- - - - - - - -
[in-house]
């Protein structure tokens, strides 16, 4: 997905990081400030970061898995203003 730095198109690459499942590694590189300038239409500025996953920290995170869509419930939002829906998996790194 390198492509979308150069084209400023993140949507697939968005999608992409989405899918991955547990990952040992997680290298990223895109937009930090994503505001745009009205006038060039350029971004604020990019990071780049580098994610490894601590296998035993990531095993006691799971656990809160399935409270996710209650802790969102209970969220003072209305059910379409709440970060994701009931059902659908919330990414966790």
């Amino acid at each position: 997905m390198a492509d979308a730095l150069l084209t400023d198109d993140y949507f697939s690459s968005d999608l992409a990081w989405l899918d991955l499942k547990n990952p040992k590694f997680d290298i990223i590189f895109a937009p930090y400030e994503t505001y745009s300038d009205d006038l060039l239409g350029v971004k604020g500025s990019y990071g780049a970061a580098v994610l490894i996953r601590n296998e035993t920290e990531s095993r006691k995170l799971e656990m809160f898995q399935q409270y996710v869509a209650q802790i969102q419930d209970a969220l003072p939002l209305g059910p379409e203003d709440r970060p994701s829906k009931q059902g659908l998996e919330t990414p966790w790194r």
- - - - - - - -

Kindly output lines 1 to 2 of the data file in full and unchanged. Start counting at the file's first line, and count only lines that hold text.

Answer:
[in-house]
């Protein structure tokens, strides 16, 4: 997905990081400030970061898995203003 730095198109690459499942590694590189300038239409500025996953920290995170869509419930939002829906998996790194 390198492509979308150069084209400023993140949507697939968005999608992409989405899918991955547990990952040992997680290298990223895109937009930090994503505001745009009205006038060039350029971004604020990019990071780049580098994610490894601590296998035993990531095993006691799971656990809160399935409270996710209650802790969102209970969220003072209305059910379409709440970060994701009931059902659908919330990414966790």